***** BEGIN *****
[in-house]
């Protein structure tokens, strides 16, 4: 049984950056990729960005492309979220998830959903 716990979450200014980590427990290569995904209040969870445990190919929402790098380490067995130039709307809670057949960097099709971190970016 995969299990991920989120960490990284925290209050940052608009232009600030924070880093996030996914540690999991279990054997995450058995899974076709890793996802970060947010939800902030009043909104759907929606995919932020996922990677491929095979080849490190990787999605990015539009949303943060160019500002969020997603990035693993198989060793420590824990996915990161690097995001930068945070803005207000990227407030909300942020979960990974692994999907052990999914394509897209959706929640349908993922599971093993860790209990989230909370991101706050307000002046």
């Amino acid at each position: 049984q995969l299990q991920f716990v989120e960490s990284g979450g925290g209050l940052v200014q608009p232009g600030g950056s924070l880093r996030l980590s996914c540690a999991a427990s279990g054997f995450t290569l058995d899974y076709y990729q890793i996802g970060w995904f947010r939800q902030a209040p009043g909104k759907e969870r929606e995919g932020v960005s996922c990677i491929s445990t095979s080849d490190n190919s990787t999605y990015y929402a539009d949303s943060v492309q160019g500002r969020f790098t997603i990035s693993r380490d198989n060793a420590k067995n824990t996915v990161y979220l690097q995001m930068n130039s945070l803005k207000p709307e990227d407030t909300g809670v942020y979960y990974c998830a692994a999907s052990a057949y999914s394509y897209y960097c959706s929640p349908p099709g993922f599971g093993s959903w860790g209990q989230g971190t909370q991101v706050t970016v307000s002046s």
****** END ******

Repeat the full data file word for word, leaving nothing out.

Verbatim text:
[in-house]
């Protein structure tokens, strides 16, 4: 049984950056990729960005492309979220998830959903 716990979450200014980590427990290569995904209040969870445990190919929402790098380490067995130039709307809670057949960097099709971190970016 995969299990991920989120960490990284925290209050940052608009232009600030924070880093996030996914540690999991279990054997995450058995899974076709890793996802970060947010939800902030009043909104759907929606995919932020996922990677491929095979080849490190990787999605990015539009949303943060160019500002969020997603990035693993198989060793420590824990996915990161690097995001930068945070803005207000990227407030909300942020979960990974692994999907052990999914394509897209959706929640349908993922599971093993860790209990989230909370991101706050307000002046």
């Amino acid at each position: 049984q995969l299990q991920f716990v989120e960490s990284g979450g925290g209050l940052v200014q608009p232009g600030g950056s924070l880093r996030l980590s996914c540690a999991a427990s279990g054997f995450t290569l058995d899974y076709y990729q890793i996802g970060w995904f947010r939800q902030a209040p009043g909104k759907e969870r929606e995919g932020v960005s996922c990677i491929s445990t095979s080849d490190n190919s990787t999605y990015y929402a539009d949303s943060v492309q160019g500002r969020f790098t997603i990035s693993r380490d198989n060793a420590k067995n824990t996915v990161y979220l690097q995001m930068n130039s945070l803005k207000p709307e990227d407030t909300g809670v942020y979960y990974c998830a692994a999907s052990a057949y999914s394509y897209y960097c959706s929640p349908p099709g993922f599971g093993s959903w860790g209990q989230g971190t909370q991101v706050t970016v307000s002046s």